Whew! What a busy week last week was, topped by a hectic weekend. I played an unusual concert Saturday night which I will blog about later and yesterday, my students played for Certificate of Merit, which I will also explain later. But most of my time lately has been spent learning, listening to, and playing chamber music. Since a couple of people have asked me about my chamber music activities, I thought I would give a brief explanation here of what it is that gets us string players so excited.
Briefly, chamber music is music that is written for groups of ten people or less. More than that and you need a conductor to keep things together (Orpheus being an outstanding exception). It is music that is meant to be played in a small space (a chamber or room) with one person per part. In contrast, orchestral music is for larger groups of people, is played in large concert halls, and particularly for the string section, may have as many as 16 or more people playing the same part.
While there is a lot of chamber music for wind players, string players have the ace here. There is a wealth of music written just for various combinations of strings, strings with piano, strings with winds, strings with piano and winds. To some (me included), the string quartet is the epitome of chamber music and many of the greatest composers wrote their best music for this combination. When the piano could no longer serve Beethoven's artistic imagination, he turned to the string quartet in his last years and wrote what is now known as his Late Quartets—music that is unsurpassed for its beauty, uniqueness, originality, profundity, and lots of other attributes that words can't describe.
The string quartet consists of four players, two violins, one viola, and one cello. People often assume that the double bass, being the fourth member of the string family, should be part of the string quartet, but, with all due respect to my double bass colleagues, the bass is too large and unwieldy to be a true independent voice in a quartet. And that is the hallmark of the string quartet—four equal and independent voices. That is what makes it so inviting to players, amateur and professional alike. In an orchestra situation, there is less opportunity for self expression, especially as a string player. Think of all those 16 people playing together. If they each went their own way, it would be chaos. The music we play in an orchestra is usually chosen by the conductor, the bowings and sometimes even the fingerings are proscribed by the concertmaster and section leaders. The last thing you want to do in such a situation is stick out. At the other end of the spectrum you have the soloists but, to me, the life of a soloist appears to be rather lonely. In a quartet or other ensemble, you can have the best of both worlds, comradeship and the opportunity for self expression.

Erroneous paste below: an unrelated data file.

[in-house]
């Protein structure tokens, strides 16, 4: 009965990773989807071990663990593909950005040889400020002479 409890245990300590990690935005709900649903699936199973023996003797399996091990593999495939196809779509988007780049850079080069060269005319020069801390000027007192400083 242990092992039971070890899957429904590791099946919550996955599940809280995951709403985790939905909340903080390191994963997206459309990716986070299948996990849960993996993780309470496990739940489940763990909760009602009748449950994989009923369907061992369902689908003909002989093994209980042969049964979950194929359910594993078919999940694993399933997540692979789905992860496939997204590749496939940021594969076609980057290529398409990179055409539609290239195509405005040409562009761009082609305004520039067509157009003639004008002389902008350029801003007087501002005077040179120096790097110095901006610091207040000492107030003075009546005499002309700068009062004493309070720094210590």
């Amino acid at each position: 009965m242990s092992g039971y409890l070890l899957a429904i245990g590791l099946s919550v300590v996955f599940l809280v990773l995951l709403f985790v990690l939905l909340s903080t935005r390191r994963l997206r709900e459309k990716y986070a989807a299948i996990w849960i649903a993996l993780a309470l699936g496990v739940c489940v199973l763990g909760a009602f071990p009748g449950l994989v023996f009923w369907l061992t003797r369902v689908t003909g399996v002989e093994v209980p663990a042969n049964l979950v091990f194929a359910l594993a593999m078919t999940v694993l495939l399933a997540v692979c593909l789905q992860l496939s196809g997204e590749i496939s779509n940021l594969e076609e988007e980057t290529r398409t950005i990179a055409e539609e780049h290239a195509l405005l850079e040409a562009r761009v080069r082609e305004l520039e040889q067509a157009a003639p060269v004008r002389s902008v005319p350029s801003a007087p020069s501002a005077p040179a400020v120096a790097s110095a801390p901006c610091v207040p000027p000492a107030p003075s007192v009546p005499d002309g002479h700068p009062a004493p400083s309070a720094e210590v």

Add another viola or a second cello to the quartet and you have a quintet. Add both and you get a sextet. I have been fortunate to be able to play all these combinations in the last few weeks. Where do you find players? It's easy (almost). The classical music world is a small world, and the chamber music world even smaller. Some of the people I have been playing with recently, I have known for 30 years, since my arrival in California. We play for ourselves (and sometimes a spouse or two), in each other's homes. Over the years, we have added new members to the group, and played in all sorts of combinations. There is even a society of chamber music players that is worldwide. I have a friend who travels to England on business frequently. She looked up some people in the Amateur Chamber Music Players Directory and now brings her violin with her and plays chamber music while she is there. And there is a professional group in the U.S. called Chamber Music America. Amateurs can join this organization also.
When the opportunity came up to play the rarer works of the quintet and sextet genre, I hunted around for parts for these combinations. Some of the printed music is very hard to find, even for famous works that have been recorded on CD. My fellow violinist in the group alerted me to Editions Silvertrust. This organization is devoted to publishing "unjustly neglected music by once famous composers whose works were much appreciated." My first foray through their catalog prompted me to buy Bruckner's Quintet (music sent from heaven), Frank Bridge's Phantasie Quartet, and on a whim, a work by a total unknown, a quartet by Othmar Schoeck. Like my bookshelves, my file cabinets are bulging with music I have bought over the years. But unlike the many books I have never read, the music gets played. Next up, viola quintets—Bruckner and Beethoven's Op. 29.